Nrf2 Deficiency Promotes Melanoma Growth and Lung Metastasis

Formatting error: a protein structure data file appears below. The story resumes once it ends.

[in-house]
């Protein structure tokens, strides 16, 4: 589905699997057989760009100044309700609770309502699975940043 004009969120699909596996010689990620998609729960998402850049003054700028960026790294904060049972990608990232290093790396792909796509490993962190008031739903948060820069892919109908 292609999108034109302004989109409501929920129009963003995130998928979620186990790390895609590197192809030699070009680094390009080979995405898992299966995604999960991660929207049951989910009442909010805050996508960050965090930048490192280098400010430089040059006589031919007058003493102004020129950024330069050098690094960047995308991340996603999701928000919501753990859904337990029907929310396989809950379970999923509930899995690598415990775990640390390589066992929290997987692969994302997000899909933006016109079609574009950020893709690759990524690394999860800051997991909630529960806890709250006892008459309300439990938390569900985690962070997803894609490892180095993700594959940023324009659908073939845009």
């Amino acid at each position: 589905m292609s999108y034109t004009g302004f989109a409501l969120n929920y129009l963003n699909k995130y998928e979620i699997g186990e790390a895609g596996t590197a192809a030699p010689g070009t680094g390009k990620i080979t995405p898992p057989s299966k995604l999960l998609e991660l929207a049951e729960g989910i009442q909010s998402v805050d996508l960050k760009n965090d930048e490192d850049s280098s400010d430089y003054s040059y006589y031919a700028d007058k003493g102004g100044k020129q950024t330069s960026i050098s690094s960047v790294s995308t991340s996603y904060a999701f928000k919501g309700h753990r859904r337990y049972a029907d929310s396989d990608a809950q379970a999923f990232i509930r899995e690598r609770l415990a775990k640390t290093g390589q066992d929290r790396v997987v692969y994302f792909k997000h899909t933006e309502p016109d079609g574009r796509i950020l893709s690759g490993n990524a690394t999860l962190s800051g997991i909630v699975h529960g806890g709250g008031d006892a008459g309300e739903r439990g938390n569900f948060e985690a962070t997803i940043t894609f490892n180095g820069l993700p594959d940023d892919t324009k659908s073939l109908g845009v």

AbstractThe role of Nrf2, a key regulator of antioxidant and cytoprotective genes, in tumorigenesis remains controversial. Here we showed that Nrf2 deficiency led to increased local tumor growth in mice following subcutaneous injection of B16-F10 melanoma cells, as indicated by increased proportion of animals with locally palpable tumor mass and time-dependent increases in tumor volume at the injection site. In vivo bioluminescence imaging also revealed increased growth of melanoma in Nrf2-null mice as compared with wild-type mice. By using a highly sensitive bioluminometric assay, we further found that Nrf2 deficiency resulted in a remarkable increase in lung metastasis of B16-F10 melanoma cells as compared with wild-type mice. Taken together, the results of this short communication for the first time demonstrated that Nrf2 deficiency promoted melanoma growth and lung metastasis following subcutaneous inoculation of B16-F10 cells in mice.
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